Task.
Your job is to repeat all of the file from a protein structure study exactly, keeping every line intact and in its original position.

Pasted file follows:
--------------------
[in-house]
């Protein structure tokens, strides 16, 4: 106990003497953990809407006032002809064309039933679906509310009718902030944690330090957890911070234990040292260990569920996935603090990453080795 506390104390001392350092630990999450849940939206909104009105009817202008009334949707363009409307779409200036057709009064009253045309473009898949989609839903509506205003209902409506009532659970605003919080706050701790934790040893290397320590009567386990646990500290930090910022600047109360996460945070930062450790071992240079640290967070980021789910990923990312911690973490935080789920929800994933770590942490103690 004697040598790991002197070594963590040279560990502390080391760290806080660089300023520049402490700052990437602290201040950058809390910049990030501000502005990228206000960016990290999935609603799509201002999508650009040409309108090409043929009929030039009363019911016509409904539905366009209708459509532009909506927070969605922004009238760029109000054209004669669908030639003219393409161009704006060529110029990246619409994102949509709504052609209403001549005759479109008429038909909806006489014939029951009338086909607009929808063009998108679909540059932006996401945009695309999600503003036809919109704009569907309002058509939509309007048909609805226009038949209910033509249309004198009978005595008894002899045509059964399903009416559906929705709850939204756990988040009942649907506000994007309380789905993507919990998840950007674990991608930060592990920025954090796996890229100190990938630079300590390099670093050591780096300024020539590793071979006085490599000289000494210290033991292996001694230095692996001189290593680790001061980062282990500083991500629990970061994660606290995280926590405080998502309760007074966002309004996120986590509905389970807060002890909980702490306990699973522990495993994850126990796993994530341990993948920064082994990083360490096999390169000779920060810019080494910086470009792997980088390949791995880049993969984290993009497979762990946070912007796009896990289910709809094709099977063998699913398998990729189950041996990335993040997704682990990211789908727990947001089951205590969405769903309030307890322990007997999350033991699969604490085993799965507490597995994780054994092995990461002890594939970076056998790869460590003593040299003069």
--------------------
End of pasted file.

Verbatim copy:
[in-house]
């Protein structure tokens, strides 16, 4: 106990003497953990809407006032002809064309039933679906509310009718902030944690330090957890911070234990040292260990569920996935603090990453080795 506390104390001392350092630990999450849940939206909104009105009817202008009334949707363009409307779409200036057709009064009253045309473009898949989609839903509506205003209902409506009532659970605003919080706050701790934790040893290397320590009567386990646990500290930090910022600047109360996460945070930062450790071992240079640290967070980021789910990923990312911690973490935080789920929800994933770590942490103690 004697040598790991002197070594963590040279560990502390080391760290806080660089300023520049402490700052990437602290201040950058809390910049990030501000502005990228206000960016990290999935609603799509201002999508650009040409309108090409043929009929030039009363019911016509409904539905366009209708459509532009909506927070969605922004009238760029109000054209004669669908030639003219393409161009704006060529110029990246619409994102949509709504052609209403001549005759479109008429038909909806006489014939029951009338086909607009929808063009998108679909540059932006996401945009695309999600503003036809919109704009569907309002058509939509309007048909609805226009038949209910033509249309004198009978005595008894002899045509059964399903009416559906929705709850939204756990988040009942649907506000994007309380789905993507919990998840950007674990991608930060592990920025954090796996890229100190990938630079300590390099670093050591780096300024020539590793071979006085490599000289000494210290033991292996001694230095692996001189290593680790001061980062282990500083991500629990970061994660606290995280926590405080998502309760007074966002309004996120986590509905389970807060002890909980702490306990699973522990495993994850126990796993994530341990993948920064082994990083360490096999390169000779920060810019080494910086470009792997980088390949791995880049993969984290993009497979762990946070912007796009896990289910709809094709099977063998699913398998990729189950041996990335993040997704682990990211789908727990947001089951205590969405769903309030307890322990007997999350033991699969604490085993799965507490597995994780054994092995990461002890594939970076056998790869460590003593040299003069």